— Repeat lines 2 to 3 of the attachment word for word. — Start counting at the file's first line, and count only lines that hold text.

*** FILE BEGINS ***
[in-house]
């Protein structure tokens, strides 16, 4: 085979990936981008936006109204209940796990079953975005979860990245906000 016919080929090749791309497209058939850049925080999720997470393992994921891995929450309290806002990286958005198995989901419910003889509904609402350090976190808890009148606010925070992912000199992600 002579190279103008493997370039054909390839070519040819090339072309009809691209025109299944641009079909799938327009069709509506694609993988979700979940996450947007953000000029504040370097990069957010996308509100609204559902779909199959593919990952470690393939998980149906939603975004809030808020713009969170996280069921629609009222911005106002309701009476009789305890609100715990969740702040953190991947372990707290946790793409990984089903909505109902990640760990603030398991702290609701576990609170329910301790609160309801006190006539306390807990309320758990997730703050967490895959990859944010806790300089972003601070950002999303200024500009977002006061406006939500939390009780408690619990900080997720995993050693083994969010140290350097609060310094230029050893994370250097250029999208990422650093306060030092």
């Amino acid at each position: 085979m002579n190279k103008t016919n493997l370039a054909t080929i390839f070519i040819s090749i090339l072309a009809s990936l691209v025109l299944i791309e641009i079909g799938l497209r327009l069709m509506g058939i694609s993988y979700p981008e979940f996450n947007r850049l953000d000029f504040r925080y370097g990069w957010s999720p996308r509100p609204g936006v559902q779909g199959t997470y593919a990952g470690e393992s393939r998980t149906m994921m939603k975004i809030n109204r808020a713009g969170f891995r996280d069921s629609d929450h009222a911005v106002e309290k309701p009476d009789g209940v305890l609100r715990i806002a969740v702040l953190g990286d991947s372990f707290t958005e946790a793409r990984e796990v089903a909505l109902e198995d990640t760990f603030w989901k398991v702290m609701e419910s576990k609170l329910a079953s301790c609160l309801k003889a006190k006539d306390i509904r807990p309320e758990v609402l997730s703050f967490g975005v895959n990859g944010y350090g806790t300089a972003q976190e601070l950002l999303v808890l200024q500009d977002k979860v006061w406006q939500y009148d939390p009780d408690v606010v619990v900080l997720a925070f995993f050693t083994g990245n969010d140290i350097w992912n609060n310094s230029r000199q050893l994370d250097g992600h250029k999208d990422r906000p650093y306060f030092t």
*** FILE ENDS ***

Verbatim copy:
């Protein structure tokens, strides 16, 4: 085979990936981008936006109204209940796990079953975005979860990245906000 016919080929090749791309497209058939850049925080999720997470393992994921891995929450309290806002990286958005198995989901419910003889509904609402350090976190808890009148606010925070992912000199992600 002579190279103008493997370039054909390839070519040819090339072309009809691209025109299944641009079909799938327009069709509506694609993988979700979940996450947007953000000029504040370097990069957010996308509100609204559902779909199959593919990952470690393939998980149906939603975004809030808020713009969170996280069921629609009222911005106002309701009476009789305890609100715990969740702040953190991947372990707290946790793409990984089903909505109902990640760990603030398991702290609701576990609170329910301790609160309801006190006539306390807990309320758990997730703050967490895959990859944010806790300089972003601070950002999303200024500009977002006061406006939500939390009780408690619990900080997720995993050693083994969010140290350097609060310094230029050893994370250097250029999208990422650093306060030092």
């Amino acid at each position: 085979m002579n190279k103008t016919n493997l370039a054909t080929i390839f070519i040819s090749i090339l072309a009809s990936l691209v025109l299944i791309e641009i079909g799938l497209r327009l069709m509506g058939i694609s993988y979700p981008e979940f996450n947007r850049l953000d000029f504040r925080y370097g990069w957010s999720p996308r509100p609204g936006v559902q779909g199959t997470y593919a990952g470690e393992s393939r998980t149906m994921m939603k975004i809030n109204r808020a713009g969170f891995r996280d069921s629609d929450h009222a911005v106002e309290k309701p009476d009789g209940v305890l609100r715990i806002a969740v702040l953190g990286d991947s372990f707290t958005e946790a793409r990984e796990v089903a909505l109902e198995d990640t760990f603030w989901k398991v702290m609701e419910s576990k609170l329910a079953s301790c609160l309801k003889a006190k006539d306390i509904r807990p309320e758990v609402l997730s703050f967490g975005v895959n990859g944010y350090g806790t300089a972003q976190e601070l950002l999303v808890l200024q500009d977002k979860v006061w406006q939500y009148d939390p009780d408690v606010v619990v900080l997720a925070f995993f050693t083994g990245n969010d140290i350097w992912n609060n310094s230029r000199q050893l994370d250097g992600h250029k999208d990422r906000p650093y306060f030092t």